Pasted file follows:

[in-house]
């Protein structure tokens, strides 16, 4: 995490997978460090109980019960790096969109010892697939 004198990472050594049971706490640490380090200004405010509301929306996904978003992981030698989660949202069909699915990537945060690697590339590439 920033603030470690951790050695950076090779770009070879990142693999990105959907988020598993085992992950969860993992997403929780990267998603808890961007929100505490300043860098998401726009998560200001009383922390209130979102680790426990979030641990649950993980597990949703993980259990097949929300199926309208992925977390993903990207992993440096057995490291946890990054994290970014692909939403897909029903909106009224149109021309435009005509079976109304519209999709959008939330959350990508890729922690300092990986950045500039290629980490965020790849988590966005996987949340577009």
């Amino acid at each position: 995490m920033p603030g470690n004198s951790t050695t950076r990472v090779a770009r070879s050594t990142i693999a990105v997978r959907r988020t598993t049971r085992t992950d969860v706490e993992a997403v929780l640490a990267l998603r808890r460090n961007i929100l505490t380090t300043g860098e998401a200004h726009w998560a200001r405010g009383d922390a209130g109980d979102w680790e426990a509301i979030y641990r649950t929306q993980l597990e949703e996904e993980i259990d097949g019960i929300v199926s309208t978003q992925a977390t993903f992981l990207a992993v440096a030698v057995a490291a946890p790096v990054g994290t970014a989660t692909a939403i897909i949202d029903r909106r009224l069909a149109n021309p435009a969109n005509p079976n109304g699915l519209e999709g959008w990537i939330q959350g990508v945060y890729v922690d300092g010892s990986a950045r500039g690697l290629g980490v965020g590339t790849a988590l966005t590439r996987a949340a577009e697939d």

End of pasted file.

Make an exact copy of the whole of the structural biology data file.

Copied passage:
[in-house]
């Protein structure tokens, strides 16, 4: 995490997978460090109980019960790096969109010892697939 004198990472050594049971706490640490380090200004405010509301929306996904978003992981030698989660949202069909699915990537945060690697590339590439 920033603030470690951790050695950076090779770009070879990142693999990105959907988020598993085992992950969860993992997403929780990267998603808890961007929100505490300043860098998401726009998560200001009383922390209130979102680790426990979030641990649950993980597990949703993980259990097949929300199926309208992925977390993903990207992993440096057995490291946890990054994290970014692909939403897909029903909106009224149109021309435009005509079976109304519209999709959008939330959350990508890729922690300092990986950045500039290629980490965020790849988590966005996987949340577009």
């Amino acid at each position: 995490m920033p603030g470690n004198s951790t050695t950076r990472v090779a770009r070879s050594t990142i693999a990105v997978r959907r988020t598993t049971r085992t992950d969860v706490e993992a997403v929780l640490a990267l998603r808890r460090n961007i929100l505490t380090t300043g860098e998401a200004h726009w998560a200001r405010g009383d922390a209130g109980d979102w680790e426990a509301i979030y641990r649950t929306q993980l597990e949703e996904e993980i259990d097949g019960i929300v199926s309208t978003q992925a977390t993903f992981l990207a992993v440096a030698v057995a490291a946890p790096v990054g994290t970014a989660t692909a939403i897909i949202d029903r909106r009224l069909a149109n021309p435009a969109n005509p079976n109304g699915l519209e999709g959008w990537i939330q959350g990508v945060y890729v922690d300092g010892s990986a950045r500039g690697l290629g980490v965020g590339t790849a988590l966005t590439r996987a949340a577009e697939d």